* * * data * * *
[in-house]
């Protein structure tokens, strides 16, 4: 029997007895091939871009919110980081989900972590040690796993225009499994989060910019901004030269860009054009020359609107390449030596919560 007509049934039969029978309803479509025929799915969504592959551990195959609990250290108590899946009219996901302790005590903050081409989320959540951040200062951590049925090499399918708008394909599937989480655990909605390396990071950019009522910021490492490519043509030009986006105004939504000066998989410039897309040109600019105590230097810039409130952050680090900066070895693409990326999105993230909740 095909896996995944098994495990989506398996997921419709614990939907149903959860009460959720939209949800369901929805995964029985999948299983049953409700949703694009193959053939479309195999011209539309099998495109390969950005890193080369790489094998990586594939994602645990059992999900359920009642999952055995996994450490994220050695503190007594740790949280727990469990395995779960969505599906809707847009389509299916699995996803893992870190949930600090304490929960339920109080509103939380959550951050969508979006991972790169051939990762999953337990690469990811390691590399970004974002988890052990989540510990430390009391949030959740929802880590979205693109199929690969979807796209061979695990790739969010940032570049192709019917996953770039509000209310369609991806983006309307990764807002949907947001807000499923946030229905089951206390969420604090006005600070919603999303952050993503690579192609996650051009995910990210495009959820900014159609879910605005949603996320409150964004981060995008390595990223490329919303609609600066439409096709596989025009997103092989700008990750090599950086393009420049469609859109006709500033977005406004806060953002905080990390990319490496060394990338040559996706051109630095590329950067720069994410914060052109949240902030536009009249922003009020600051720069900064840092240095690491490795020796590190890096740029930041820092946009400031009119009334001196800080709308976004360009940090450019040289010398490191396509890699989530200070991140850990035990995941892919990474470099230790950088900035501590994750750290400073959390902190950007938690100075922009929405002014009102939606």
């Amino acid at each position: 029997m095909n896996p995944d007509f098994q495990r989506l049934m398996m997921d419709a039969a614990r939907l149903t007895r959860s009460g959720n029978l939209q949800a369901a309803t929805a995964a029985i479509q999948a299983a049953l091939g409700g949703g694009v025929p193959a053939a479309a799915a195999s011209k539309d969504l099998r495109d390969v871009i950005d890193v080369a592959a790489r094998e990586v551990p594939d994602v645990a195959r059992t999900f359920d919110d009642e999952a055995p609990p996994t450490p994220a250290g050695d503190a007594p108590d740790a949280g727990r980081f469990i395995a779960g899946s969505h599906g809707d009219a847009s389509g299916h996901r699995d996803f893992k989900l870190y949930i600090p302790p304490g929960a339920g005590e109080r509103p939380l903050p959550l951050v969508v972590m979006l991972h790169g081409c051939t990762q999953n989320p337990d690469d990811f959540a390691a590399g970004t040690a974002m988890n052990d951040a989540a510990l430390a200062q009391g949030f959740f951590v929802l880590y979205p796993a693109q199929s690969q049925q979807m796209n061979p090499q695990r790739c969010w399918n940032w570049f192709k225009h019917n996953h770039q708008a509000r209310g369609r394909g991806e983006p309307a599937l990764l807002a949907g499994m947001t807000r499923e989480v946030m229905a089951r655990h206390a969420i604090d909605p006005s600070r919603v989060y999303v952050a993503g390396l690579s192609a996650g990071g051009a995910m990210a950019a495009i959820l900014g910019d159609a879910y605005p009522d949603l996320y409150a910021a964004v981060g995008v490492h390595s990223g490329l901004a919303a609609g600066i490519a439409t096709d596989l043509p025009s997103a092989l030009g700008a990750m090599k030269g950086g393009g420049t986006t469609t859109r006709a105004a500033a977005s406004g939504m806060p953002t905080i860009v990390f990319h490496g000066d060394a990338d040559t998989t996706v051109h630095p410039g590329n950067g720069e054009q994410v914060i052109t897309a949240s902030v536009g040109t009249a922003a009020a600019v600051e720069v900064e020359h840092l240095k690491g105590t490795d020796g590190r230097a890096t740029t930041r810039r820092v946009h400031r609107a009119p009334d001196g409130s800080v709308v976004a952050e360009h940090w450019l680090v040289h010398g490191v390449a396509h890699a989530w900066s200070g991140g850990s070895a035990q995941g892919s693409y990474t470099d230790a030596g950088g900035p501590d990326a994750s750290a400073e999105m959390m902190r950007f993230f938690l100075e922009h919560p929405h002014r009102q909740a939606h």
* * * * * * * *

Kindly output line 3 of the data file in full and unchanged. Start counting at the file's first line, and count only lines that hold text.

């Amino acid at each position: 029997m095909n896996p995944d007509f098994q495990r989506l049934m398996m997921d419709a039969a614990r939907l149903t007895r959860s009460g959720n029978l939209q949800a369901a309803t929805a995964a029985i479509q999948a299983a049953l091939g409700g949703g694009v025929p193959a053939a479309a799915a195999s011209k539309d969504l099998r495109d390969v871009i950005d890193v080369a592959a790489r094998e990586v551990p594939d994602v645990a195959r059992t999900f359920d919110d009642e999952a055995p609990p996994t450490p994220a250290g050695d503190a007594p108590d740790a949280g727990r980081f469990i395995a779960g899946s969505h599906g809707d009219a847009s389509g299916h996901r699995d996803f893992k989900l870190y949930i600090p302790p304490g929960a339920g005590e109080r509103p939380l903050p959550l951050v969508v972590m979006l991972h790169g081409c051939t990762q999953n989320p337990d690469d990811f959540a390691a590399g970004t040690a974002m988890n052990d951040a989540a510990l430390a200062q009391g949030f959740f951590v929802l880590y979205p796993a693109q199929s690969q049925q979807m796209n061979p090499q695990r790739c969010w399918n940032w570049f192709k225009h019917n996953h770039q708008a509000r209310g369609r394909g991806e983006p309307a599937l990764l807002a949907g499994m947001t807000r499923e989480v946030m229905a089951r655990h206390a969420i604090d909605p006005s600070r919603v989060y999303v952050a993503g390396l690579s192609a996650g990071g051009a995910m990210a950019a495009i959820l900014g910019d159609a879910y605005p009522d949603l996320y409150a910021a964004v981060g995008v490492h390595s990223g490329l901004a919303a609609g600066i490519a439409t096709d596989l043509p025009s997103a092989l030009g700008a990750m090599k030269g950086g393009g420049t986006t469609t859109r006709a105004a500033a977005s406004g939504m806060p953002t905080i860009v990390f990319h490496g000066d060394a990338d040559t998989t996706v051109h630095p410039g590329n950067g720069e054009q994410v914060i052109t897309a949240s902030v536009g040109t009249a922003a009020a600019v600051e720069v900064e020359h840092l240095k690491g105590t490795d020796g590190r230097a890096t740029t930041r810039r820092v946009h400031r609107a009119p009334d001196g409130s800080v709308v976004a952050e360009h940090w450019l680090v040289h010398g490191v390449a396509h890699a989530w900066s200070g991140g850990s070895a035990q995941g892919s693409y990474t470099d230790a030596g950088g900035p501590d990326a994750s750290a400073e999105m959390m902190r950007f993230f938690l100075e922009h919560p929405h002014r009102q909740a939606h």